Utilities as engines for climate action

Keith Hayward

Utilities, including city departments charged with water-related responsibilities, are at the heart of urban life. Toronto Water (page 30) and the Ruhrverband (page 38) are but two mature examples of these. Their investment plans shape the fabric of the lives of those who live in the areas they serve. The same goes for the nascent sanitation services of inclusive, city-wide approaches (page 26) – these are built on relevant authorities providing centralised leadership and planning to guide this access.

This puts utilities at the sharp end of climate change, dealing with the shifting impacts of flood and drought through practical actions and, increasingly, setting out and implementing ambitions that span both adaptation and mitigation measures.

With the latest COP meeting of the UN Framework Convention on Climate Change now done, this is a role that is becoming ever-more important. The water sector’s voice is – or should be – a crucial one and, at the same time, it offers a credible one. The sector can speak first-hand of the current and future challenges around coping with the impacts of climate change. This is alongside those opportunities to execute and share its own mitigation actions to help turn the tide on emissions.

The optimistic view of COP28 is that it at last marks the turning point on a transition away from fossil fuels. But given that 2023 is set to go down on record as the hottest year in history, to say that this turning point is long overdue is an understatement.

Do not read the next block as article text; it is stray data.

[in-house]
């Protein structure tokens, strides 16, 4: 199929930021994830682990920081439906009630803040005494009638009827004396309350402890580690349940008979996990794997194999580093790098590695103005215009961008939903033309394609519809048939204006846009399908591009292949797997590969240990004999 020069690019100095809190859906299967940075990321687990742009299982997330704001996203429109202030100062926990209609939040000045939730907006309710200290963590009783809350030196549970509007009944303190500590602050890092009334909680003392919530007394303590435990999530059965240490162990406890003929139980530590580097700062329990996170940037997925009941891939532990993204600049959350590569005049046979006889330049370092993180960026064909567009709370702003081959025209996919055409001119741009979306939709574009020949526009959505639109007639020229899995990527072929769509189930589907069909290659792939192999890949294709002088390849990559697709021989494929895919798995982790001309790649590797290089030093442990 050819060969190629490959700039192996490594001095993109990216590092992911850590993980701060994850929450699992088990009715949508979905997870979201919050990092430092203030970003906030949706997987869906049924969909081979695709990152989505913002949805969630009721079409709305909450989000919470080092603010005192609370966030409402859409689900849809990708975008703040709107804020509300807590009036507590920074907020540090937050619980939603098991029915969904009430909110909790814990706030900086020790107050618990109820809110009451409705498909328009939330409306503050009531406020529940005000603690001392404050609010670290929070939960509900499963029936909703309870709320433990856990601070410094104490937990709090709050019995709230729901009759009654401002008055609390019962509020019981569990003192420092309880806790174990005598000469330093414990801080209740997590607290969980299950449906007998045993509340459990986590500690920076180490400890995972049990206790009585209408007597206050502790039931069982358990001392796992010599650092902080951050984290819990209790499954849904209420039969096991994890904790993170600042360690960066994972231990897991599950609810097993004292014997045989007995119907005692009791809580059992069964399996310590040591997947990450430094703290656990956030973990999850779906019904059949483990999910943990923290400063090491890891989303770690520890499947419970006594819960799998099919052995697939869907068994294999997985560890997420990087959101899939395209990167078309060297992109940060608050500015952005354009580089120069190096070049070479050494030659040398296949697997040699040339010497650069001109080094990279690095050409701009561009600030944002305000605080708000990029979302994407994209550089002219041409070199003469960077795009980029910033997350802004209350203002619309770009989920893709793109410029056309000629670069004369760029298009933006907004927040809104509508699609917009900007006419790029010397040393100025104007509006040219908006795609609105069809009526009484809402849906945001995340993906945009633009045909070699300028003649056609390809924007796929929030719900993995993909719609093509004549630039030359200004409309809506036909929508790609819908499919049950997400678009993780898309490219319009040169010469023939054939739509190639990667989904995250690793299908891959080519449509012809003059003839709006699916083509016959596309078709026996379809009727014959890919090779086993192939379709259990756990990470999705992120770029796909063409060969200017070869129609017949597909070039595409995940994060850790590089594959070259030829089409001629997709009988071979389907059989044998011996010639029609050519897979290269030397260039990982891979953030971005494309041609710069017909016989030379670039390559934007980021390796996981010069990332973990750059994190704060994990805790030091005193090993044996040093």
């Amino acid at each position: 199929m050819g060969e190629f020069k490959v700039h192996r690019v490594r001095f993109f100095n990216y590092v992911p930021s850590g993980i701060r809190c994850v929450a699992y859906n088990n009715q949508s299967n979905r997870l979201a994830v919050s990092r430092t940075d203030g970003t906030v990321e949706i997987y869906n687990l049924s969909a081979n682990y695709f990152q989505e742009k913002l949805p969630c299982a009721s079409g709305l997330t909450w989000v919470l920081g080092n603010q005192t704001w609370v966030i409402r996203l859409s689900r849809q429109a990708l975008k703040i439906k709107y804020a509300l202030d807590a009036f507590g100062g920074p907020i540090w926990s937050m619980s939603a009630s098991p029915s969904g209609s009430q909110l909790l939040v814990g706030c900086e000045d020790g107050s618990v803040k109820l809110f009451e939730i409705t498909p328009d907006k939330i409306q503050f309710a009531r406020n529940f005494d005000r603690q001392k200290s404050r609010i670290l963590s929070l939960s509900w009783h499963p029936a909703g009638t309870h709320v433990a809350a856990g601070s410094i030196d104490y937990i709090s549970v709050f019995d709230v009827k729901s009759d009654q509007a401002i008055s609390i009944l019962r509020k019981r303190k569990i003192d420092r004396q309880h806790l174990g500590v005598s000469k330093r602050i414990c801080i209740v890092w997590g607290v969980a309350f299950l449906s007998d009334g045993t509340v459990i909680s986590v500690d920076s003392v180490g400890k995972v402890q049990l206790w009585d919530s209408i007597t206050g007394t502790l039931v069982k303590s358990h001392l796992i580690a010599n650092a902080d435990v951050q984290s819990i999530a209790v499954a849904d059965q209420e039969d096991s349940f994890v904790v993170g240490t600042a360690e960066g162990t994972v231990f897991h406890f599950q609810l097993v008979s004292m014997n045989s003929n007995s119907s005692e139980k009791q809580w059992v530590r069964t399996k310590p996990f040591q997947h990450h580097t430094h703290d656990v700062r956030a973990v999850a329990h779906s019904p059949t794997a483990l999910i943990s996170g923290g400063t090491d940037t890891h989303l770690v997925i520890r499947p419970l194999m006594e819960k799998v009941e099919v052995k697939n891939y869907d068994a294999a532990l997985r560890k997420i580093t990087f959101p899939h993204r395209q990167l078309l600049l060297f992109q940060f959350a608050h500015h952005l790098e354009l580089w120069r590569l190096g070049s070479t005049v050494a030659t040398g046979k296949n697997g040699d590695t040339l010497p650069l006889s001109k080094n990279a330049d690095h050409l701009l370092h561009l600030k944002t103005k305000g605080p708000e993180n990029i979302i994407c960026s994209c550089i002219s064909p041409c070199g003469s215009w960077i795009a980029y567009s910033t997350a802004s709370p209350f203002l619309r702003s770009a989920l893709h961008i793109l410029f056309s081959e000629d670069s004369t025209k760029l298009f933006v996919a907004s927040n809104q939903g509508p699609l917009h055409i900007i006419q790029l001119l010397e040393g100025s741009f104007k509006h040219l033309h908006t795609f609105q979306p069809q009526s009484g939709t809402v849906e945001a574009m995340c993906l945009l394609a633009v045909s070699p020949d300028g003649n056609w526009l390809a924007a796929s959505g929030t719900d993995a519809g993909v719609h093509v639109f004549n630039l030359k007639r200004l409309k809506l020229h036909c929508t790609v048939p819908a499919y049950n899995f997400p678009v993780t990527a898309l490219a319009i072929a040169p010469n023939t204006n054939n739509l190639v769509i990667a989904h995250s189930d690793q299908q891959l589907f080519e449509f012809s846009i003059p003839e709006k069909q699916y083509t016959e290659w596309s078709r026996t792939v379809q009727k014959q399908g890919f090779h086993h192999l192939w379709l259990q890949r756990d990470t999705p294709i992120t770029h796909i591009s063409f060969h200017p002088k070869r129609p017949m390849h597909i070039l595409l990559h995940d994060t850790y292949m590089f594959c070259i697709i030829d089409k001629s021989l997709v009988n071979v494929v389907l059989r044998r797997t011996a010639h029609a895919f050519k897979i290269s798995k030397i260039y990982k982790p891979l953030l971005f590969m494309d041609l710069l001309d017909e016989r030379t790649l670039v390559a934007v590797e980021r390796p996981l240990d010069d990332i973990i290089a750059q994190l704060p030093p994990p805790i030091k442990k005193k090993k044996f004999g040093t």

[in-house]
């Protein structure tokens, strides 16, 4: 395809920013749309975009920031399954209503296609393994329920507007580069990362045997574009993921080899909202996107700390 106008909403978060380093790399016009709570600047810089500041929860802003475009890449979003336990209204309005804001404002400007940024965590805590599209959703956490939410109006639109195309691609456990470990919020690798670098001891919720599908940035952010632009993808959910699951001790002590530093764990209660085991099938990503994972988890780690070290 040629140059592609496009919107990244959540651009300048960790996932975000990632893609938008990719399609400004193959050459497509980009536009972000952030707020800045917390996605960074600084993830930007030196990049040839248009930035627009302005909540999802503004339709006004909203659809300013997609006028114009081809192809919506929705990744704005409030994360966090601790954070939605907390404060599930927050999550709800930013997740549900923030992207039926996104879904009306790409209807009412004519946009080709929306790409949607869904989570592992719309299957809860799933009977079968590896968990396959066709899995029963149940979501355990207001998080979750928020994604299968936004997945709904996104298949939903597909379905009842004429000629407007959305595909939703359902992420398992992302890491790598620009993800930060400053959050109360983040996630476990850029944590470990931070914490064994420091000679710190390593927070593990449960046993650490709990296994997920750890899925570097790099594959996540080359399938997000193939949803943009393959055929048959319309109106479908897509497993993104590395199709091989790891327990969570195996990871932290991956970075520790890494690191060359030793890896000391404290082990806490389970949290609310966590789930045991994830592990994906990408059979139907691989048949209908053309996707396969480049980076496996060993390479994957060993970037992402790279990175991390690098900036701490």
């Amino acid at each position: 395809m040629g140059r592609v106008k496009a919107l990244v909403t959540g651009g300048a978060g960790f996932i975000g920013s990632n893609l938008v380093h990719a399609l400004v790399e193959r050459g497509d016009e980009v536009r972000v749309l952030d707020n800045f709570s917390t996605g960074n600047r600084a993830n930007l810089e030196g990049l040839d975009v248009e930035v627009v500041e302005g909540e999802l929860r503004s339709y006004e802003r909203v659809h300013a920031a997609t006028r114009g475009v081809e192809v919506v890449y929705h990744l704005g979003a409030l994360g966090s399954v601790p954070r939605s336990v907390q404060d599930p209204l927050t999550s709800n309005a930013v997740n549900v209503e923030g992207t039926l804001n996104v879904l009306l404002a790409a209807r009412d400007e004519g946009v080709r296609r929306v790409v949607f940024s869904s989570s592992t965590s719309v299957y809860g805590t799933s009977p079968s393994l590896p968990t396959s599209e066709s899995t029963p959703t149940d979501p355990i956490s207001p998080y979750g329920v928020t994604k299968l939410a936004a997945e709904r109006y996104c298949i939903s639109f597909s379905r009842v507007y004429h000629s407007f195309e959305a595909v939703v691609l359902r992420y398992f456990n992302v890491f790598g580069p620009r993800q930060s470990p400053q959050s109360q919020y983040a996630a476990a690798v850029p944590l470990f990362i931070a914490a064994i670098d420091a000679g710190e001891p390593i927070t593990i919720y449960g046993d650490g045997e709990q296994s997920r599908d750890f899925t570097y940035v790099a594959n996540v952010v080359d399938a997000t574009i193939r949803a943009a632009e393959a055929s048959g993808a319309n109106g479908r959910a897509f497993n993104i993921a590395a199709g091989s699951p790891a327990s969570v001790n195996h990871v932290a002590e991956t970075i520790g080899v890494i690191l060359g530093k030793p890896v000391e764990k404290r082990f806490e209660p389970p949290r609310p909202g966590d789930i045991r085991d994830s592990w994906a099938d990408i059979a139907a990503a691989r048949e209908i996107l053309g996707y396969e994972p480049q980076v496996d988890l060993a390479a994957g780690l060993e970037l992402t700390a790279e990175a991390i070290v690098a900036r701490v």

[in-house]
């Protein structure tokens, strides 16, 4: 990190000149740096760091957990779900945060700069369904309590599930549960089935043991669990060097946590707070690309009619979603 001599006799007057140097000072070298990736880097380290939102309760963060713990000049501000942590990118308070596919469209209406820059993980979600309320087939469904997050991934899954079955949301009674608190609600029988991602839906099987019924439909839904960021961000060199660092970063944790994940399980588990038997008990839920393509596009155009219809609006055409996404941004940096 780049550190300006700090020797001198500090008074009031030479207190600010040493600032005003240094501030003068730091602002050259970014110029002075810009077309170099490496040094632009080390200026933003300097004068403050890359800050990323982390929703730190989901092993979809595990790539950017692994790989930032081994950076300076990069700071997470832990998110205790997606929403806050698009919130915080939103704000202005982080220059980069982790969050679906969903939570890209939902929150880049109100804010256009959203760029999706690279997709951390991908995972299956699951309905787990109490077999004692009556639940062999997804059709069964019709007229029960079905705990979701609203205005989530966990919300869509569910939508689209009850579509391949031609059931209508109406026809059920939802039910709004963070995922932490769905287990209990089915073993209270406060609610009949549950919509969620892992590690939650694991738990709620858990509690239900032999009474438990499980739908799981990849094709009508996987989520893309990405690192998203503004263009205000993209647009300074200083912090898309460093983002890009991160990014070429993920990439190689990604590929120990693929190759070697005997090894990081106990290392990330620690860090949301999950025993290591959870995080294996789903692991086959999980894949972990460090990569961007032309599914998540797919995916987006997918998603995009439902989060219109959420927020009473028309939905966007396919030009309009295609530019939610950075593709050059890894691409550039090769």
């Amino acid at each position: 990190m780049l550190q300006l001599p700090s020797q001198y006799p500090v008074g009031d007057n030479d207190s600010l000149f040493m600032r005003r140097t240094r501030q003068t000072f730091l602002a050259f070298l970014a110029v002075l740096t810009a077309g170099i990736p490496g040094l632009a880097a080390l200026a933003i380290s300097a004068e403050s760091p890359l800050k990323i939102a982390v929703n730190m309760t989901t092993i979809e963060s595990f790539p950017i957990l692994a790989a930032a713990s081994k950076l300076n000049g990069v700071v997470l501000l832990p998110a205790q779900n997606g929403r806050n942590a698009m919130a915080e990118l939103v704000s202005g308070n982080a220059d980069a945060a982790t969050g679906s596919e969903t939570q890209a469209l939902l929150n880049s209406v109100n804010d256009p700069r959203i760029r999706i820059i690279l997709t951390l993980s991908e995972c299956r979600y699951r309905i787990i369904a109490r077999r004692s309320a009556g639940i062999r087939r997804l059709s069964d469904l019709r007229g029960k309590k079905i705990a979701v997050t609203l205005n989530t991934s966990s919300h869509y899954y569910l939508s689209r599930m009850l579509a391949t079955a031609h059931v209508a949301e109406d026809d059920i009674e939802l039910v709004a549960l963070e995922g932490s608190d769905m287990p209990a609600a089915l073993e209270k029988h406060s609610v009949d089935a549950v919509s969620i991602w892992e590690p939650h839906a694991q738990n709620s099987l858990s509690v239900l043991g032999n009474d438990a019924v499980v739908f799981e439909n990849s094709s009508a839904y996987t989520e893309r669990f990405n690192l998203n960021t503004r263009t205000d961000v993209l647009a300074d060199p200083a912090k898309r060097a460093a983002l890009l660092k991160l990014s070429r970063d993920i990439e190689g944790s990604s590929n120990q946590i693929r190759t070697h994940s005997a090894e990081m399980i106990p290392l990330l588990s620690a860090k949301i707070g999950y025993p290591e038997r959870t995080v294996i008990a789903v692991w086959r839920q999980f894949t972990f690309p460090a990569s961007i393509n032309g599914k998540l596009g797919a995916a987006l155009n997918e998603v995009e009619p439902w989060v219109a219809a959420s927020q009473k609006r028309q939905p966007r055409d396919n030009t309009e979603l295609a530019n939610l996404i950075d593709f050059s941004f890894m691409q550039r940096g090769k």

There were other positives, meaning COP28 marked progress on initiatives and action fronts that the water sector can engage with and champion.

To begin with, there was the adoption of the framework of a global goal on adaptation. With a focus on resilience and adaptive capacity, this includes access to water and protection of aquatic ecosystems as central aspects of an initiative aiming in particular at the billions of people vulnerable to climate change impacts.

There are also goals of tripling renewables and of doubling energy efficiency measures, in which every country has a part to play. There is operationalisation of the fund for loss and damage, marking a step towards this area as the third pillar of climate action. Another is the progress on actions to cut emissions of methane.

These are all areas in which utilities can respond to the need for climate action. Decisions on this will not be made in a vacuum; investment plans and expenditure need to be justified, as do any resulting tariff changes. This is as it should be. Indeed, a robust case for practical steps firmly grounded as contributions to a bigger picture is precisely what is needed from the sector to best open the way for action and commitments by others.

This all means utilities can be engines for climate action in two ways. One is a direct role, contributing to local and national climate policy and actions. The other is indirect, through interactions, partnerships, and the projection of their voices into the public domain. Both can contribute to the formulation of the next Nationally Determined Contributions (NDCs), which are to be prepared in the run-up to COP30 in 2025. These NDCs will be vital in shaping prospects for climate security. The voice of water utilities needs to be heard.

Keith Hayward, Editor